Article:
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Visitor spending in Greater Palm Springs reaches record $7.1 billion

New research on tourism in greater Palm Springs shows record-breaking numbers. It indicates a post-pandemic recovery is here, years before some experts expected it to happen.

The report released Monday by Visit Greater Palm Springs shows the Valley's tourism and hospitality industry is the strongest it's ever been: Visitors spent a whopping $7.1 billion last year.

In 2022, 14.1 million visitors came to the Valley, which is more than a million compared to 2021; and roughly the same amount as before the pandemic in 2019. The key difference is spending: In 2019, visitors spent $5.9 billion, which was slightly higher than 2021.

According to the report, in 2022, "The direct visitor spending impact of $7.1 billion generated a total economic impact of $8.7 billion in Greater Palm Springs in 2022 including indirect and induced impacts. This total economic impact sustained more than 49,000 jobs and generated $812 million in state and local tax revenues in 2022."

Visitor spending expanded 26% in 2022,
surpassing 2019 levels by nearly 20%.

Economic Impact of Visitors in Greater Palm Springs Report, April 2023

"Tourism is the number one industry in our community," Colleen Pace, the Chief Sales and Marketing Officer of Visit Greater Palm Springs, said. Pace said while costs have gone up, so have new attractions in the Valley. "We know there's been a lot of pent-up demand for travel, demand travel, and our destination has been at the top of the list for many leisure travelers," she said.

More than 30 percent of the $7.1 billion was spent on lodging, which includes hotels and short-term rentals. "I love it! It's great news for us," the Director of Human Resources at the JW Marriott Desert Springs Resort and Spa, Stefanie Pagela, said. "I don't think we're surprised that we're back, because people want to vacation, and they want to interact and spend time with their families. The pandemic created such a need for balance," she said.

And that's a trend also seen at the Living Desert Zoo and Gardens, which hosted a record number of visitors last year.

"These are people who had saved up their travel money during the covid years, and they were itching to go out and do something fun and exciting. And so we saw a really large increase in the drive market out of the LA and Orange County areas for instance," CEO Allen Monroe said.

That demand led to a record year of nearly 3 million passengers traveling through Palm Springs International Airport, exceeding the 2019 record.

"We've gained a lot of great access from new audiences and destinations. And in the summer, we have even more direct flights year-round, which is something that has changed since 2019," Pace said.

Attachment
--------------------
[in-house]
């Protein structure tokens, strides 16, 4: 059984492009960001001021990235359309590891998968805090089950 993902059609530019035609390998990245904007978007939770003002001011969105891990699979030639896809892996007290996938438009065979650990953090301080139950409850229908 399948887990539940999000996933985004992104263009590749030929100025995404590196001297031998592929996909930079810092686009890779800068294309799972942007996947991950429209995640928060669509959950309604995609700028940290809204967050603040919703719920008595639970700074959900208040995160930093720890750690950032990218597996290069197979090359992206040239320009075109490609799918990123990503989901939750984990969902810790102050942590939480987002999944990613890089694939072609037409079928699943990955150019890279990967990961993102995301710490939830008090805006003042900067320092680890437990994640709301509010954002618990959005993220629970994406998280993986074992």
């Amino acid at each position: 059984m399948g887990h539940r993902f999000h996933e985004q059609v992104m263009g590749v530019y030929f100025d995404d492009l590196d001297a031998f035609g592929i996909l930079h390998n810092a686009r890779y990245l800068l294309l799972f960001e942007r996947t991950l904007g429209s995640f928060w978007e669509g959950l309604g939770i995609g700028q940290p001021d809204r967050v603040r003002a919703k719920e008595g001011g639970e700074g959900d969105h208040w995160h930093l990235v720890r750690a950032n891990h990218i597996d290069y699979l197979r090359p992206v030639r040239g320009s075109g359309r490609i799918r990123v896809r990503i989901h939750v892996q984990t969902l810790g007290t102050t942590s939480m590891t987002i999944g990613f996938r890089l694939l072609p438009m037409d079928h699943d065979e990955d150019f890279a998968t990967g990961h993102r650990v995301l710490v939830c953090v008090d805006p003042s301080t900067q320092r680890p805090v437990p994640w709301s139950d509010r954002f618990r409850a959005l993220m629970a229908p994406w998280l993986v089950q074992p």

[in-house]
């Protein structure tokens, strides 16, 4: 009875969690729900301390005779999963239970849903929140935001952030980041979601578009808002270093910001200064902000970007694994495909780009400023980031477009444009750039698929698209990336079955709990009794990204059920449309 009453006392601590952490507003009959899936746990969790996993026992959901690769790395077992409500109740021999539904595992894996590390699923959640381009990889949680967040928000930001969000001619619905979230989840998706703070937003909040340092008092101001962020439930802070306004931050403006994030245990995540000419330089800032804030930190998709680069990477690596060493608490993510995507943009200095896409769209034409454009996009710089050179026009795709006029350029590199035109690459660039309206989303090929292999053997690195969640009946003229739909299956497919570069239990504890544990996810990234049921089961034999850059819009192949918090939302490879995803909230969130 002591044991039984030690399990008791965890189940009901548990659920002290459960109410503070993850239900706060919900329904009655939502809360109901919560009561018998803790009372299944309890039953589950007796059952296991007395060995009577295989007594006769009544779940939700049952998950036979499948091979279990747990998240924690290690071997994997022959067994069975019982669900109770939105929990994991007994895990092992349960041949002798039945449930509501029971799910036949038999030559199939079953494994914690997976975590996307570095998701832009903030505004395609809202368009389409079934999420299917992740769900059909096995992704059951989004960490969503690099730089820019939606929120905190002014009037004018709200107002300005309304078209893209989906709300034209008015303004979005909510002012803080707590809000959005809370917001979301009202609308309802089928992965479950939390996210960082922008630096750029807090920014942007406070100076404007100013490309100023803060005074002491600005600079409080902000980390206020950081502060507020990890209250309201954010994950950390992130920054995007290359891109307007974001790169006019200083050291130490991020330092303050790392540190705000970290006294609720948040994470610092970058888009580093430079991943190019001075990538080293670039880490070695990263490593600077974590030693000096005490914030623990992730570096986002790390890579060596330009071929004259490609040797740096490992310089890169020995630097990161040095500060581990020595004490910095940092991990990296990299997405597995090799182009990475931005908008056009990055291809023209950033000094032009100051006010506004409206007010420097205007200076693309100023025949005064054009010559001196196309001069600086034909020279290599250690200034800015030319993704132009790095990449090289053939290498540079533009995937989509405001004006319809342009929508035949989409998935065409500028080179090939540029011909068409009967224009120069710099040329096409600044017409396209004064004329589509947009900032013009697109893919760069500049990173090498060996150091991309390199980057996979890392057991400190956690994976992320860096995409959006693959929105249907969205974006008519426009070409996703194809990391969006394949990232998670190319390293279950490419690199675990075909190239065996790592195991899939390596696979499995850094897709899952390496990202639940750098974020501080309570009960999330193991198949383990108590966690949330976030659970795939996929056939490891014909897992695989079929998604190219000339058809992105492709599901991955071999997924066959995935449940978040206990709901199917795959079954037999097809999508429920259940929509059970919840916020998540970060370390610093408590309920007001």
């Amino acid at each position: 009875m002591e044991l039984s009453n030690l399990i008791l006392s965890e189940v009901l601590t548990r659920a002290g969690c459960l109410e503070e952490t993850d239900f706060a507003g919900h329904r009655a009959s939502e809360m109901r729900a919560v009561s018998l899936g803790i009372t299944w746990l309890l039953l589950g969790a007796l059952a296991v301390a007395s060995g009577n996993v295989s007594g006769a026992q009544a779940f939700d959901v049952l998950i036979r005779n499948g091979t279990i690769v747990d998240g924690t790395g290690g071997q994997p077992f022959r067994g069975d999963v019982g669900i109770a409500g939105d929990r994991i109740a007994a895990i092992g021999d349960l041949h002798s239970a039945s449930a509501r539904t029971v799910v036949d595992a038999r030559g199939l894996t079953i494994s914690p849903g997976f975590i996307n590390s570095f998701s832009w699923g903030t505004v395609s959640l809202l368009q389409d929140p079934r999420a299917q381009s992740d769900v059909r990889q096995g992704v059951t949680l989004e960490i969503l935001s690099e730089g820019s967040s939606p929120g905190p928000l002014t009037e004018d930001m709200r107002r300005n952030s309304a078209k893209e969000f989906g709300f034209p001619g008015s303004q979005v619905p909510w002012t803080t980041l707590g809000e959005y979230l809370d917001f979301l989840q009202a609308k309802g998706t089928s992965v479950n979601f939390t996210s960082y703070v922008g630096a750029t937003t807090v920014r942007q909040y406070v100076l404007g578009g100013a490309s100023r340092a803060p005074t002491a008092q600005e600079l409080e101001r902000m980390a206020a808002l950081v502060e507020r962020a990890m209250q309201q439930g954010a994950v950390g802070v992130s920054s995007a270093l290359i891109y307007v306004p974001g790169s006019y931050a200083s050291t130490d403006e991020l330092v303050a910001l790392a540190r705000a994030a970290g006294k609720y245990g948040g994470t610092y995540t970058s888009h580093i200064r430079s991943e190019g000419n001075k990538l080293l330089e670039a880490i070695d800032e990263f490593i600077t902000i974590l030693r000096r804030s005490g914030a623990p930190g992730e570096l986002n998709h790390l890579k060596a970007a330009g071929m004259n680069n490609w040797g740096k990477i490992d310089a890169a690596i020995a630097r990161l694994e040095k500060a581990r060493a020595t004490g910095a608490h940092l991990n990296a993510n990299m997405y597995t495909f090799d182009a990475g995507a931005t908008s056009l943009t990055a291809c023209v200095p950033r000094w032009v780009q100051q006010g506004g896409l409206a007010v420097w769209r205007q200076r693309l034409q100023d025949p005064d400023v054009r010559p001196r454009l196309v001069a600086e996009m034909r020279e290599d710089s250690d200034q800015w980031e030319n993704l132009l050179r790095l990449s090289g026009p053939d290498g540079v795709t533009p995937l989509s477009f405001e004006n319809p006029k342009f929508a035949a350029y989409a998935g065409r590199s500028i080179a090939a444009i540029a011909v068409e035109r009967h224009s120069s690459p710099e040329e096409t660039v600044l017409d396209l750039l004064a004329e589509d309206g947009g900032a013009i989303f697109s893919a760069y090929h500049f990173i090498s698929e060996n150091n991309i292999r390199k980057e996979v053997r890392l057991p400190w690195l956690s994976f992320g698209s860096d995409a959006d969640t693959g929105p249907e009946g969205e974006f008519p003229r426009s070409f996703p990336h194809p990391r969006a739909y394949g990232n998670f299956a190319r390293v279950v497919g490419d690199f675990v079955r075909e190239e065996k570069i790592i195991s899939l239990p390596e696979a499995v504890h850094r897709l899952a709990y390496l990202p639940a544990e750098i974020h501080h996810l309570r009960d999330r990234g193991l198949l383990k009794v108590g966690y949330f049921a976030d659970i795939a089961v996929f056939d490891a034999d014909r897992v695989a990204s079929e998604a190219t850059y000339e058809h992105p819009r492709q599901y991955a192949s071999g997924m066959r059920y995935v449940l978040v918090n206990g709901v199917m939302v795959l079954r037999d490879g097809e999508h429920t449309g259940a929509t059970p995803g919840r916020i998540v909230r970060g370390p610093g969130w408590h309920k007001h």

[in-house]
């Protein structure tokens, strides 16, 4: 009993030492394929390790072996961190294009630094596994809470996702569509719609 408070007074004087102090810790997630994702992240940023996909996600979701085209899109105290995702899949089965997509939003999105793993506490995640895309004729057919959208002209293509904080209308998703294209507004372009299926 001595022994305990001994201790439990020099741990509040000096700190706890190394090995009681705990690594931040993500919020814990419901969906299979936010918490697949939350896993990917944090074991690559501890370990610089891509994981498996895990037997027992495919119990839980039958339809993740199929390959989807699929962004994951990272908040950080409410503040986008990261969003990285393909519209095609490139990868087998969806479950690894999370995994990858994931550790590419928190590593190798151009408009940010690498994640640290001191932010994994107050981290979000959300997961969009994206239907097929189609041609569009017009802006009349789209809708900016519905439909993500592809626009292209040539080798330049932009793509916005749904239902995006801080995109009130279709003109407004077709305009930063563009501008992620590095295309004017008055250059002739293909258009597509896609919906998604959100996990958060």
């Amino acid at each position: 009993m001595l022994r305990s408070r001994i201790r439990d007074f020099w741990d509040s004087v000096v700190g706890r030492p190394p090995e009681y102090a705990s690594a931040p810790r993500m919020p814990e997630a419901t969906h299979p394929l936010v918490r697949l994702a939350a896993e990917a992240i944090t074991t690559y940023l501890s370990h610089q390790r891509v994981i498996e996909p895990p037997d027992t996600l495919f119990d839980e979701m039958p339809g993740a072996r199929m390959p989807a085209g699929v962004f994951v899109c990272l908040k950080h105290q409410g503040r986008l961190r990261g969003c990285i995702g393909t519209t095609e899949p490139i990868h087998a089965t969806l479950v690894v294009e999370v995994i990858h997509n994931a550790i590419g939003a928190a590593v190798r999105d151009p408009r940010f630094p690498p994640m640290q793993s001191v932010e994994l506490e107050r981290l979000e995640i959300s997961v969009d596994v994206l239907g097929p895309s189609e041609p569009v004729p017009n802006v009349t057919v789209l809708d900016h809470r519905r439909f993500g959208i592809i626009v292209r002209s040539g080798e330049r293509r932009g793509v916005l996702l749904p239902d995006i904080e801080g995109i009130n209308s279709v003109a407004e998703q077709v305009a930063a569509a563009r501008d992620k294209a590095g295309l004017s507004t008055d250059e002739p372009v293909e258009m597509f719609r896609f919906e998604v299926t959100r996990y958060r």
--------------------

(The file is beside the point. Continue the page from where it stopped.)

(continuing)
Tourism now supports 24 percent of all jobs in the Valley, which is nearly one out of four.

"For me, it means more associates, more jobs, more work availability," Pagela said.

While employment directly supported by visitors rose 28 percent last year, rebounding to nearly 49,000 jobs, that's still about 3,400 jobs fewer than before the pandemic. "We definitely still have open positions but every month seems to get a little bit better," Pagela said.

Though employment growth continues to lag behind spending, College of the Desert is developing programs to prepare students for careers in tourism and hospitality.

But all that travel directly impacts Valley residents' quality of life, even if they do not work in the tourism industry. "We generated over $800 million in local and state taxes," Pace said. Last year, visitor spending, visitor-supported jobs, and business sales generated $1.3 billion in government revenues, which is more than $100 million higher than 2019, funding essential services for every Valley resident. "Across the Valley, it saves each household $5,000 just by the tourism taxes that are generated," Pace said.

Looking ahead, the agency hopes to grow the less than 3 percent of travelers coming from other countries with tourism offices overseas.

"We're in the UK, France, Germany, Australia, and Japan," Pace said. "What we know is that visitation from international has been the slowest to recover, so we know this is a priority and very important to our destination."

And while concerns of a softening economy continue to make headlines, Pace said: "The trend for this year so far is we are still gaining occupancy, growth, and average daily rate growth, which are all positive indicators for this year."

The $7.1 billion in visitor spending means that more than $19 million was spent every day by visitors in the Valley.

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Peter Daut

KESQ News Team


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